Ideology and opinion

Socrates, in his philosophizing, starts with common opinions about politics and morality. We see Aristotle following a similar pattern.

In our day, to do what Socrates did would involve spending time thinking about political ideology. What sorts of things do people believe? Why do they believe those things? What are they right about? What is each side getting wrong or missing?

I used to be fairly uninterested in political ideologies, thinking I would rather figure out my views for myself than just accept what someone else had bundled together into a package. I think that’s a good attitude, but maybe a bad strategy. I mainly avoided thinking about what the partisans on the different sides had to say. That was a mistake, because on reflection, my experience has been that if you’re ignorant about them then you inevitably will be tripped up by them. Each side has plentiful arguments and examples and apologists to pull out, it can offer coherent programmes and narratives, and it comes with hordes of enthusiastic adherents mocking everyone who thinks differently.

If we don’t try to understand the main streams of the ways people think about politics in our day, then we just won’t understand them. They will affect us, they will seep into us, but without effort we won’t actually be able to grasp what they are or how they are working on us.

If we do make the effort though, in at least a somewhat disinterested way, then I think it’s not terribly difficult. It’s just a matter of paying attention to the different sides and reflecting on them. It takes time, but it doesn’t take brilliant insight to be able to follow the versions of the ideologies that are widely accepted. What it takes, more, is sympathy and imagination, and the ability to suppress biases. In my experience the great majority of us are very bad at that unless we work at it.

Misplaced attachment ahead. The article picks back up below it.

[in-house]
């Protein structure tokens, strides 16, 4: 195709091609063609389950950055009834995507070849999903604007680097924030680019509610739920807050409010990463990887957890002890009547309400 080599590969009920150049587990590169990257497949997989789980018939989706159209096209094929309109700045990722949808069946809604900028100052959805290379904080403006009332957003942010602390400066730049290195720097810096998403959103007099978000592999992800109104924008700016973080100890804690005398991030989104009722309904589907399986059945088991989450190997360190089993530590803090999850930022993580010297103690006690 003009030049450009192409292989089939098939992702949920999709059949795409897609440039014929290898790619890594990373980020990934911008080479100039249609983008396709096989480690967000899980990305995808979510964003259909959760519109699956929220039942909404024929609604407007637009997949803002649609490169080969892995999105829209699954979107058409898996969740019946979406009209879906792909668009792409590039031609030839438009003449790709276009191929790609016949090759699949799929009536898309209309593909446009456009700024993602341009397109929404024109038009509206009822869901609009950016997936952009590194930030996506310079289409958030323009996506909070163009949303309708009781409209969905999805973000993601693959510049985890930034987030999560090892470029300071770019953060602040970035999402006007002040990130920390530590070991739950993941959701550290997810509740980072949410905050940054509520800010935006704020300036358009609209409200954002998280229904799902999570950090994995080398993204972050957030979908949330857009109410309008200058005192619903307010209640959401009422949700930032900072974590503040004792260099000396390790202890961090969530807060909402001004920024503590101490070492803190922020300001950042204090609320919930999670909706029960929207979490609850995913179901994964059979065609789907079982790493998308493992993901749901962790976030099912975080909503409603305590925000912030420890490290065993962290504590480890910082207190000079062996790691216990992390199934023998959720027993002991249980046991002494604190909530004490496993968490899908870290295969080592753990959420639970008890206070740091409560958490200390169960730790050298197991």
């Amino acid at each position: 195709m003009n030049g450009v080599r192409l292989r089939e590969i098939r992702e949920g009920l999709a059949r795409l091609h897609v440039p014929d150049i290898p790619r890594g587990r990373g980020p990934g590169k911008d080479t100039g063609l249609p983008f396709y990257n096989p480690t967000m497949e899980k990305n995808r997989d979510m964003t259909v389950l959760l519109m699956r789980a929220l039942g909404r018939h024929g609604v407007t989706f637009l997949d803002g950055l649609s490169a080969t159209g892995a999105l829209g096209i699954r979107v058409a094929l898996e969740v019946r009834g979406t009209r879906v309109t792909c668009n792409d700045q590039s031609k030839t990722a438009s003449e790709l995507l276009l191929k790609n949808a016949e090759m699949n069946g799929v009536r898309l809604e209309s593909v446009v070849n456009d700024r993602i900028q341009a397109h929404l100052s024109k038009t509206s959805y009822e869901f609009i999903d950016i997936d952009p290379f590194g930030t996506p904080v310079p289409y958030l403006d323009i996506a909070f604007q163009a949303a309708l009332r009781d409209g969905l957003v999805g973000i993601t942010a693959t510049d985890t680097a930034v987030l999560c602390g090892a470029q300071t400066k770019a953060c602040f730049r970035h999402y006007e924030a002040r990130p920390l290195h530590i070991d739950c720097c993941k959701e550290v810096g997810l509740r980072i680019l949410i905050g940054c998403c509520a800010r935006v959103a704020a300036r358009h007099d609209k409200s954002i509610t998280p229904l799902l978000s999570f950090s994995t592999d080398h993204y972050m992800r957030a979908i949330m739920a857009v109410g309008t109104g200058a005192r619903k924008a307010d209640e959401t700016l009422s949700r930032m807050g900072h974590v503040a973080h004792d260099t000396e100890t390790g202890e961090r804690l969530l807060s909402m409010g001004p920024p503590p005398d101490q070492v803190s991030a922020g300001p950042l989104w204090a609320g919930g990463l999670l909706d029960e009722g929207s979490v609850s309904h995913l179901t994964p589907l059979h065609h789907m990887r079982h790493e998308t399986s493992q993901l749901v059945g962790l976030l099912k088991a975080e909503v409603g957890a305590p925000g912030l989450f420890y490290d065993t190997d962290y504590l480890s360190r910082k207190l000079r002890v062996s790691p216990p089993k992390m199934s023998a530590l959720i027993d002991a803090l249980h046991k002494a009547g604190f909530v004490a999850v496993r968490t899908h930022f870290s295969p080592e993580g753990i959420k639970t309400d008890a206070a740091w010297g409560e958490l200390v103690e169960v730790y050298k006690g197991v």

When we do make the effort to understand these political ideologies, it offers many benefits. It gives us a kind of intellectual protection from the partisan self-certainty of others, for one thing, which is a great benefit. You hate to see otherwise intelligent people who are unprepared to offer any mental resistance to the myriad reasonable-sounding fallacies that are so widespread.

It also allows us to test our own ideas against the plausible alternatives. Maybe some (probably not all) of the ancient or medieval ideas about politics or morality sound attractive in one way or another to some people today. Well, the ideas to beat at the moment are mainly the ones that are winning at the politically partisan marketplaces of ideas. It will be impossible to beat them without knowing them, and preferably knowing them really well, enough to understand not only their potential weaknesses but also their very real strengths, and what makes them so beloved to their defenders.

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